We are creating some awesome events for you. Kindly bear with us.

Screening Device Accurately Detects Lazy Eye

Image sources: nih.gov

National Institutes of Health (NIH) is the primary federal agency conducting and supporting basic, clinical, and translational medical research, and is investigating the causes, treatments, and cures for both common and rare diseases.

Recently, an NIH-funded study showed a handheld screening device that detects subtle misalignment of the eyes accurately identifies children with amblyopia (lazy eye). Amblyopia is an impaired vision in one eye and it is the leading cause of preventable monocular (single eye) vision loss, affecting three of every 100 children in the U.S.

The findings suggest that paediatricians and other primary care providers could use the device to catch  amblyopia at an early age when it is easier to treat.

– Michael F. Chiang, M.D., Director of the National Eye Institute (NEI)

The screening device works by assessing the eyes’ ability to fixate together. Held 14 inches from the eyes, the child fixates on a smiley face while the device simultaneously scans both retinas. The scan involves a polarized laser that probes nerve fibres in an area of the light-sensing retina called the fovea, which is important for central vision.

Even a subtle misalignment of the foveas — called small-angle strabismus — can interfere with the brain’s ability to integrate images from both eyes. The device calculates a binocularity score that indicates whether the child requires referral to an eye health physician for further investigation.

Two non-ophthalmic research associates who were trained how to use the device screened each child, and the results were compared against those from an eye examination performed by a pediatric ophthalmologist who was unaware of the device’s results.

The device detected all six cases (100% sensitivity) of amblyopia and/or strabismus that had been confirmed by a professional eye examination. The device also flagged an additional 45 children as possibly having amblyopia and/or strabismus who were later determined by the eye examination to be normal (85% specificity).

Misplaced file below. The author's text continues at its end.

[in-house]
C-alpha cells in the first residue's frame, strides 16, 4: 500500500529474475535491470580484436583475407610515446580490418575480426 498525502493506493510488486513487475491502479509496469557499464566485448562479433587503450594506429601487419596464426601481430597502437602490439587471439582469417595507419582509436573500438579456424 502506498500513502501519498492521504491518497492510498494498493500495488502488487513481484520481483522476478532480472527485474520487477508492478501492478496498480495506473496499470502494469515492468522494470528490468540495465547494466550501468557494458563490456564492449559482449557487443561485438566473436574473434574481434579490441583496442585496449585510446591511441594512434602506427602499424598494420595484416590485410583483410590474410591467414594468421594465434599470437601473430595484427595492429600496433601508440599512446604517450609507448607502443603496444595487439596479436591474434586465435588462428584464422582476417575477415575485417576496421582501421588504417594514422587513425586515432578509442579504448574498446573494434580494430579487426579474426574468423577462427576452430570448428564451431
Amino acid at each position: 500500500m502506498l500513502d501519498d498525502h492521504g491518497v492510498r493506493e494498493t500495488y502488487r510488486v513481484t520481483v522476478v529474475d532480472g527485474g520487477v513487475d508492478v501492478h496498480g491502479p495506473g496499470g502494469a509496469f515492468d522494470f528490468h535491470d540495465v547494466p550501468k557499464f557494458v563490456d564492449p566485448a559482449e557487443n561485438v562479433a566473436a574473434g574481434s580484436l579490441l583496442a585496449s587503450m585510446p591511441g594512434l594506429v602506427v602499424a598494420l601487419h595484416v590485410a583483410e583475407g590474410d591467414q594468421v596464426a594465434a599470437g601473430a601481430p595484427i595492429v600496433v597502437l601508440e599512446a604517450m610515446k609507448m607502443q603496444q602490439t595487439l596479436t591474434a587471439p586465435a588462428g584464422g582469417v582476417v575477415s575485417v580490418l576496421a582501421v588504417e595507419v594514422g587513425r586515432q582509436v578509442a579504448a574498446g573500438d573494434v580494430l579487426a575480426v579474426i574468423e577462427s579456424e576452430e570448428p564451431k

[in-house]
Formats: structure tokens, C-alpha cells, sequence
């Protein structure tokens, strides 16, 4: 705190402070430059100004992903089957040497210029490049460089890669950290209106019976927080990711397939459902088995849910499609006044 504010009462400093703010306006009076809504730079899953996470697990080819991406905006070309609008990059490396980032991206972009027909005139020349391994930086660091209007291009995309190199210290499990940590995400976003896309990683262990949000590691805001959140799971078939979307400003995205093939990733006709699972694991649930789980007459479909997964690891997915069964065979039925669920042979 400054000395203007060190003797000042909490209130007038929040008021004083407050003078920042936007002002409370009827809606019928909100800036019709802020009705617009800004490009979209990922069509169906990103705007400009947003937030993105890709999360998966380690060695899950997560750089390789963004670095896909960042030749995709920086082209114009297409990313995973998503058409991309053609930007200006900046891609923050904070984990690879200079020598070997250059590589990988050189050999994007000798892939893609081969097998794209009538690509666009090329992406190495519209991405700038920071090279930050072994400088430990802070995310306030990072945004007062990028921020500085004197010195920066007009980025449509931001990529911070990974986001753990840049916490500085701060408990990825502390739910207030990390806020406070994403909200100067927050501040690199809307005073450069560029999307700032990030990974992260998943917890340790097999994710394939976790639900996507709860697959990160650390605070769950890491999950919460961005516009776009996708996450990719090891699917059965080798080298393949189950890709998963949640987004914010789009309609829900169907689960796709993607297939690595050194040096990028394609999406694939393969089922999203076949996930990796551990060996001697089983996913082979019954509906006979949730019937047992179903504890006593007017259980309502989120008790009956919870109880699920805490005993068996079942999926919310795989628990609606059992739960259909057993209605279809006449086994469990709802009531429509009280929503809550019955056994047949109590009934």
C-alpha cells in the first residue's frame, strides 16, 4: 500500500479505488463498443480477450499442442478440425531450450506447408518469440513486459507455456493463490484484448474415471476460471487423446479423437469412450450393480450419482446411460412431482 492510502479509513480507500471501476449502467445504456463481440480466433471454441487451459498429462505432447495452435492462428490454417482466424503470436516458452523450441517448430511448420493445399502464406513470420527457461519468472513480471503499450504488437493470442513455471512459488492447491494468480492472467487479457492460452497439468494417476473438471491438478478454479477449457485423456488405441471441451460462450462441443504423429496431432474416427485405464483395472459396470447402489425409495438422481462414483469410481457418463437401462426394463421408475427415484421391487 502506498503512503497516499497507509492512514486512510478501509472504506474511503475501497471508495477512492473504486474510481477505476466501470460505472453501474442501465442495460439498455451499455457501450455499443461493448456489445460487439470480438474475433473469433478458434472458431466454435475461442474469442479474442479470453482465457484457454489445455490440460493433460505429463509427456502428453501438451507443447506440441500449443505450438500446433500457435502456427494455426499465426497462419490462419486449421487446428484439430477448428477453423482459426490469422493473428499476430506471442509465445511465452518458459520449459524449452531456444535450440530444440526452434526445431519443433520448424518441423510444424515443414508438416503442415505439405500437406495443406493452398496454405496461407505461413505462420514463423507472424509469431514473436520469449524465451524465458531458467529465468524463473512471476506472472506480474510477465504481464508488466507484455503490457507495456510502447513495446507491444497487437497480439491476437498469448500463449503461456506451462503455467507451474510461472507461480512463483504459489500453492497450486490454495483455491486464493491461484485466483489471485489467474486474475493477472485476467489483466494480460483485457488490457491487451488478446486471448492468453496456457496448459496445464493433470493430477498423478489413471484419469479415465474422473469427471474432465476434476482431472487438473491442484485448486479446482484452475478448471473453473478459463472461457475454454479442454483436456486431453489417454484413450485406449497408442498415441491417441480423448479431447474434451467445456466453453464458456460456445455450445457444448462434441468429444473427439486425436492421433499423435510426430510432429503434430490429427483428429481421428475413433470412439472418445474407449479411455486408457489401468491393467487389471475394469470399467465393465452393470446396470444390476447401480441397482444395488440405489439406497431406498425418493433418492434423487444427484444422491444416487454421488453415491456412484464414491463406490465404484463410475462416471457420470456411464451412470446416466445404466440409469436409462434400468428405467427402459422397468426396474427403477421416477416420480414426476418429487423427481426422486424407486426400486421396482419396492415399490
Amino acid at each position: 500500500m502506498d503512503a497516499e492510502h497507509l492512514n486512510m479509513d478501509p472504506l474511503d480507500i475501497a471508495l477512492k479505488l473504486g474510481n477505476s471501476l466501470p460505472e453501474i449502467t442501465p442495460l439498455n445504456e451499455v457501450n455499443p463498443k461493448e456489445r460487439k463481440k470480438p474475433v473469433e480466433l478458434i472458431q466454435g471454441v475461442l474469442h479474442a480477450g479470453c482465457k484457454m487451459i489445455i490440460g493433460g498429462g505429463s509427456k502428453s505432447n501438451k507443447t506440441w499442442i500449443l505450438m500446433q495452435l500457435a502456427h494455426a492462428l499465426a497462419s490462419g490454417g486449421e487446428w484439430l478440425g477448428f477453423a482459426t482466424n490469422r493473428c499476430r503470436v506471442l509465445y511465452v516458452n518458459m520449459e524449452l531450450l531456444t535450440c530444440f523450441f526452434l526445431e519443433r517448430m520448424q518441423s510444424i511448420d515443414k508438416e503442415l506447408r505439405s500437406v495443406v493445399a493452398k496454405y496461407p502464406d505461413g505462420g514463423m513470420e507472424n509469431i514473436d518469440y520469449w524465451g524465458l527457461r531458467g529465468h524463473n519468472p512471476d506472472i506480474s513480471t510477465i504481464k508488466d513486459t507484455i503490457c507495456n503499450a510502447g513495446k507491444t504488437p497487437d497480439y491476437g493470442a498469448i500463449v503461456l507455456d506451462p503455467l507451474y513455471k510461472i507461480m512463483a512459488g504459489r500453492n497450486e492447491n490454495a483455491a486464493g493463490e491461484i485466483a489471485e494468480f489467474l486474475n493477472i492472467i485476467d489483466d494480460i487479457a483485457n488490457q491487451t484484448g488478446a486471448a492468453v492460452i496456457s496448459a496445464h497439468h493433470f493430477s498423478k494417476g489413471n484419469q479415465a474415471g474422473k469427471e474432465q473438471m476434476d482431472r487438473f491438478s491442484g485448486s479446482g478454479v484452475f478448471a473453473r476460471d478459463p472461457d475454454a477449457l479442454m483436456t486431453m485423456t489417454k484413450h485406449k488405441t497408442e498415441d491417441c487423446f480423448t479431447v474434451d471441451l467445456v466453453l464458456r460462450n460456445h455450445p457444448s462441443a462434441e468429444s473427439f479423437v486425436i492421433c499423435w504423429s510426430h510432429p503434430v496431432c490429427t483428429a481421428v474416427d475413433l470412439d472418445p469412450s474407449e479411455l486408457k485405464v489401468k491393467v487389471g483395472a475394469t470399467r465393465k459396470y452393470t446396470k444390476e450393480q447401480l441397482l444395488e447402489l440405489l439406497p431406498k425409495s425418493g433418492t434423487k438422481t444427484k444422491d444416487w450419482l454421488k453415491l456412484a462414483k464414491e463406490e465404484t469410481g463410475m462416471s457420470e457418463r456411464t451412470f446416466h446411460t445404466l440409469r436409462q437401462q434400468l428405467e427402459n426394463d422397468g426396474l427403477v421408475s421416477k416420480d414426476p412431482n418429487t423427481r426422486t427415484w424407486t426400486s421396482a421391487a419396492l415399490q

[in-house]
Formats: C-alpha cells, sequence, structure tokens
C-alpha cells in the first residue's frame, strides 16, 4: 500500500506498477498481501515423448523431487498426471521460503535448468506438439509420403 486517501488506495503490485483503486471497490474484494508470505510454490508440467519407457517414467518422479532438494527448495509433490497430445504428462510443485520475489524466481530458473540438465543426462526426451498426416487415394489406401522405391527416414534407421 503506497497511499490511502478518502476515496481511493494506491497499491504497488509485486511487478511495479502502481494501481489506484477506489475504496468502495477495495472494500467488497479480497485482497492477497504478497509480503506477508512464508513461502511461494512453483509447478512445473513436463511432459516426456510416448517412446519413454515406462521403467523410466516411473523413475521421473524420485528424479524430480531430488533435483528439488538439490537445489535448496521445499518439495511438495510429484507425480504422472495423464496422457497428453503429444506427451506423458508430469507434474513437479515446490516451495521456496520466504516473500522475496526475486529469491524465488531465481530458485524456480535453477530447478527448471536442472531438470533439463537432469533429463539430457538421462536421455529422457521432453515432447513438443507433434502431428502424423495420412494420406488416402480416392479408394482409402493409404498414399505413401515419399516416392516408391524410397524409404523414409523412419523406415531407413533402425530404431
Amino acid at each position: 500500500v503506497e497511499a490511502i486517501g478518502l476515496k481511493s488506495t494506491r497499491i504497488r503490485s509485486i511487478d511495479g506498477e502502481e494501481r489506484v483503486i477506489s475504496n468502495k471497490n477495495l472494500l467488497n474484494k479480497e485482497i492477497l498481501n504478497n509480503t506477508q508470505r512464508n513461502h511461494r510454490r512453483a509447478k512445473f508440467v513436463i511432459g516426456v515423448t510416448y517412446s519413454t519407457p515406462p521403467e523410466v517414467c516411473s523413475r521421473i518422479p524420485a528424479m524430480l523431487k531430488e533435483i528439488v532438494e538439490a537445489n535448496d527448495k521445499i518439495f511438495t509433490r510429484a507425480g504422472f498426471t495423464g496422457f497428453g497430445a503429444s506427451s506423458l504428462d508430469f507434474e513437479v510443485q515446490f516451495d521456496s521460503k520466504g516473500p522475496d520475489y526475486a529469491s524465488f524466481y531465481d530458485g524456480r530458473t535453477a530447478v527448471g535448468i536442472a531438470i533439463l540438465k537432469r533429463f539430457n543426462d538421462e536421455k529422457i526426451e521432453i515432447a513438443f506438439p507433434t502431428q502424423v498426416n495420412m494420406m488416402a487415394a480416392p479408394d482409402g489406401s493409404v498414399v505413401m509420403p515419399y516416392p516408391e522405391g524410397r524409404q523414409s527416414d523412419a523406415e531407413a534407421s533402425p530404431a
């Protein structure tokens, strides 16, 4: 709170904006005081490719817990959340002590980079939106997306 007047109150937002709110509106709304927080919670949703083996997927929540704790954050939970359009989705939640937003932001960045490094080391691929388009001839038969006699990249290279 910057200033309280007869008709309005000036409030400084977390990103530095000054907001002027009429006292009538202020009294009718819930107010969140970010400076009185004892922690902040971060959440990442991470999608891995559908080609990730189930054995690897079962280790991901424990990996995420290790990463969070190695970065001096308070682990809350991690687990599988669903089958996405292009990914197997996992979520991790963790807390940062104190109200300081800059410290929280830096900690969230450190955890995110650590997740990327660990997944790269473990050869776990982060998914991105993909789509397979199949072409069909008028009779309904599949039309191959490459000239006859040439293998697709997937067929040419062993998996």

In the hands of a trained user, it takes 28 seconds to sit the child down, perform the test, and record the results – provided that the child cooperates — which is an important consideration for its adoption in busy pediatric care settings. The test itself requires just 2.5 seconds of a child’s attention.

A key limitation of the study was that the device was not compared with currently available photo-screening devices. Such devices detect differences in light reflexes in each eye and produce images that can help detect risk factors for amblyopia, but not amblyopia itself, which can result in both over and under detection of amblyopia. By contrast, the pediatric vision scanner detects the presence of amblyopia as opposed to the risk factors of amblyopia, which may lead to fewer unnecessary referrals to pediatric ophthalmologists.

According to another study funded by NIH, a mobile app can distinguish toddlers with autism spectrum disorder (ASD) from typically developing toddlers based on their eye movements, as reported by OpenGov Asia. They observe the toddlers while they are watching videos during their pediatric visit. This is because toddlers with ASD have distinctive eye-gaze patterns and reduced attention to social stimuli. They can also barely coordinate gaze with speech sounds.

The study found that the app deployed on an iPhone or iPad reliably measures both known and new gaze biomarkers that distinguished toddlers with ASD vs typical development. This method may have the potential for developing scalable autism screening tools. It can possibly apply to a natural environment and enable data sets compliant to machine learning.

In the future, the mobile app can screen infants and toddlers with ASD and refer them for early intervention when chances for treatment success are greatest. However, equipment used for visual tracking is expensive and requires specially trained personnel, limiting its use outside of laboratory settings.

Send this to a friend